“The mobile branch is equipped with everything you would find in a brick and mortar facility. On the passenger side, there is a glass window for teller transactions, complete with a drive-up  drawer location for money and document exchange. An ATM is located on the rear of the same side.”

The mobile branch is equipped with everything you would find in a brick and mortar facility. On the passenger side, there is a glass window for teller transactions, complete with a drive-up  drawer location for money and document exchange. An ATM is located on the rear of the same side. It slides in and out on a track, so it is covered and secured while driving.

Step inside the mobile unit and you will find two desks for bank representatives who can handle any transaction, including opening of accounts. There is even a restroom for employees.

An armed security driver accompanies two to three representatives to each location. The mobile unit visits nine different locations and operates five days a week. On four of the days, it visits one location from 9 am to 12 pm and another from 1 pm to 4 pm. On Wednesdays the mobile branch is in one town from 9 am to 2 pm.

Locations were chosen with consideration for convenience for their customers. On Tuesdays, for instance, there is a well-attended hay sale in Kirkwood, PA.  BBIH’s mobile branch can be found in the milking equipment supplier’s parking lot across the street during the hours of the hay sale.

At the end of the day, the money trays are emptied, and the cash secured. The mobile unit is parked in a bus garage in Paradise, PA.

Overall, the roll out has been a success. BBIH has learned that in some areas there can be an issue with internet connection, so they are installing a different type of antenna. And they believe an awning over the ATM and teller window would bring an added level of comfort to their customers.

When the mobile branch hit the road on May 31, 2018, Darlene Fisher was riding along. Fisher had a longstanding reputation as a representative from another bank in Lancaster County, as well as with BBIH. Management knew when the customers saw Fisher in the mobile branch; her presence would assure them this mobile unit was there to serve them – and that recognition, trust and relationship matters.

The cost-effectiveness, flexibility and convenience to the customer of a mobile branch is proving to be a win for both the bank and their customers.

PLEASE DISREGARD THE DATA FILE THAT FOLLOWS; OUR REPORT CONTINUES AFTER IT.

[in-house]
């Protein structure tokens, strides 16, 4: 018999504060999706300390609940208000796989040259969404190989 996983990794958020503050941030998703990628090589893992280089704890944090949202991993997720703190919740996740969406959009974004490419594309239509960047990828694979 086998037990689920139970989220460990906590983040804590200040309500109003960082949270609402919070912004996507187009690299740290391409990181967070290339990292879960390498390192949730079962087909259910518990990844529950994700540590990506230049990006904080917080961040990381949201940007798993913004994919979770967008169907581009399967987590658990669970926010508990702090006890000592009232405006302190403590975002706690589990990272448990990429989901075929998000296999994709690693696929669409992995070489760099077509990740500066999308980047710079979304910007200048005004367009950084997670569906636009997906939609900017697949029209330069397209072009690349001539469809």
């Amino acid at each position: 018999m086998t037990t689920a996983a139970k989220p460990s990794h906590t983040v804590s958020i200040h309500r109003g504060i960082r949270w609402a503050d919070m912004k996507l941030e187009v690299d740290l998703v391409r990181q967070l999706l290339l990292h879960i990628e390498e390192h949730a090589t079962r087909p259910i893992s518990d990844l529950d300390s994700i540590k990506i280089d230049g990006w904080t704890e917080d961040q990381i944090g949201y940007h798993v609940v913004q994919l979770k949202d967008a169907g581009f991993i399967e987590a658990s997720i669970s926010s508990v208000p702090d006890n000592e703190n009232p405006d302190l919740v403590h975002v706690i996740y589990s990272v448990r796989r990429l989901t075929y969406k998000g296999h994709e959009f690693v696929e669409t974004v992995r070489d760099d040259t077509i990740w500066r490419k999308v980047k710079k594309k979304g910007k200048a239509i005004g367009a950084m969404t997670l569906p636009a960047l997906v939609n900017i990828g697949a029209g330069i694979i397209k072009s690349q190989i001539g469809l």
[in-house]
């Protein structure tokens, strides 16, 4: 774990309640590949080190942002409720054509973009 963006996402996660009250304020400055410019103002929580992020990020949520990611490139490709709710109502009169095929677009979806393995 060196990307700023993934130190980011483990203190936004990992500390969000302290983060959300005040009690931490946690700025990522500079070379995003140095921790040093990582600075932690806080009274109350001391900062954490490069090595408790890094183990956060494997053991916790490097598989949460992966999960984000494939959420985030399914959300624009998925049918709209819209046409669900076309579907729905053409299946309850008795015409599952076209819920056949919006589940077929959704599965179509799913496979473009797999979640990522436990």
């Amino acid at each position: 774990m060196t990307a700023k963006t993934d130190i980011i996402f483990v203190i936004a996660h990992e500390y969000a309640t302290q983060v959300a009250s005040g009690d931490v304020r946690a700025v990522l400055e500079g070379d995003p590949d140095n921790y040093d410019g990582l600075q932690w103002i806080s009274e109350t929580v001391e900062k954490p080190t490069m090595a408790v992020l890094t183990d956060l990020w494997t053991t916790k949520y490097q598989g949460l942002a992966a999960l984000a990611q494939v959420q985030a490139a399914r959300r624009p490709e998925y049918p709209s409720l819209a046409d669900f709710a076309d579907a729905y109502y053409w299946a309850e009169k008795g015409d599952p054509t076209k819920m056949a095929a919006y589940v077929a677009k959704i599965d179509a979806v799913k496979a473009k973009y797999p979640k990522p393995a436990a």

“Bank of Bird-In-Hand’s mobile branch is a fine example of the essence of community banking”, says Nick DiFrancesco, PACB President/CEO. “The Board and management recognized the culture in which they operate and adjusted their way of doing business to meet the needs of this farming and trade community.”

“Bank of Bird-in-Hand’s mobile branch is a fine example of the essence of community banking.”

Nick DiFrancesco, President/CEO, PACB

Before the mobile branch started rolling through the roadways surrounding the farms and fields of Lancaster County, calls were coming in with invitations to put the mobile branch in the parking lot of their business. Most of the locations the mobile branch visits are in the parking lots of Amish owned businesses.

At their second annual picnic for customers and shareholders this past June, held in a field across from their main branch in Bird-In-Hand, 1,400 people attended to show their support and respect for this growing community bank. Alongside a long line of parked horse and buggies was the gasoline-powered mobile branch that had been designed to serve the owners of those animal-powered vehicles.

On July 30, 2018, BBIH announced a common stock offering slated to begin in the third quarter of 2018. In the press release, Kevin J. McClarigan, Chairman of the Board, noted that “the growth of the Bank since it opened in December 2013 has well exceeded our expectations. Additional capital will provide the Bank with the resources to build on that growth and plan for the long-term future of the Bank, including additional, yet currently unidentified, branch locations.”  He added, “the entire Board of Directors is very pleased and excited by the community’s response to the opening of the Bank, the capital raised in 2016, and our unique business model. We are committed to our customers and residents of our community to build upon that success.”

In the first week after the announcement, customers were walking into the branches asking how they could purchase stock. The community is as invested in BBIH, as BBIH is devoted to their community.

“This is still evolving”, says Lori Maley. “We are still experimenting with our mobile branch and working on smoothing out some technical issues. We may change locations. We may adjust hours. The mobile branch is a tuning fork for us to determine where we could build brick and mortar branches in the future. Unquestionably, however, we are committed to cultivating relationships with the community we serve.”

Diane Sweeney is a professional copywriter and content strategist. She writes web content, case studies, emails, and newsletter articles for B2B and B2C. Overlooking Beaver Creek from her loft office in Chester County, she enjoys creating works to inform, persuade, and entertain. Her work can be found at